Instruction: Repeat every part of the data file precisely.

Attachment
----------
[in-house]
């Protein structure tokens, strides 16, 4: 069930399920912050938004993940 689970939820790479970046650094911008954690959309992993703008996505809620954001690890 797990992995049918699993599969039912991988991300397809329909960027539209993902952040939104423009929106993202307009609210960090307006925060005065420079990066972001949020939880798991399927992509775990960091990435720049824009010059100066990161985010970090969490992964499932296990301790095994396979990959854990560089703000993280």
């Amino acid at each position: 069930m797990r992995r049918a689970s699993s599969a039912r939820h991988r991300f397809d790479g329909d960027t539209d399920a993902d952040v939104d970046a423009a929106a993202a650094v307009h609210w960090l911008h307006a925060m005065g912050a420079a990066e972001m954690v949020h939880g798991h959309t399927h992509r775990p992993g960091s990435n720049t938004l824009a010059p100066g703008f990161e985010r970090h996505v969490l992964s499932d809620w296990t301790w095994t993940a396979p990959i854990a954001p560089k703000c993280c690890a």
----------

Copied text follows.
[in-house]
């Protein structure tokens, strides 16, 4: 069930399920912050938004993940 689970939820790479970046650094911008954690959309992993703008996505809620954001690890 797990992995049918699993599969039912991988991300397809329909960027539209993902952040939104423009929106993202307009609210960090307006925060005065420079990066972001949020939880798991399927992509775990960091990435720049824009010059100066990161985010970090969490992964499932296990301790095994396979990959854990560089703000993280």
């Amino acid at each position: 069930m797990r992995r049918a689970s699993s599969a039912r939820h991988r991300f397809d790479g329909d960027t539209d399920a993902d952040v939104d970046a423009a929106a993202a650094v307009h609210w960090l911008h307006a925060m005065g912050a420079a990066e972001m954690v949020h939880g798991h959309t399927h992509r775990p992993g960091s990435n720049t938004l824009a010059p100066g703008f990161e985010r970090h996505v969490l992964s499932d809620w296990t301790w095994t993940a396979p990959i854990a954001p560089k703000c993280c690890a």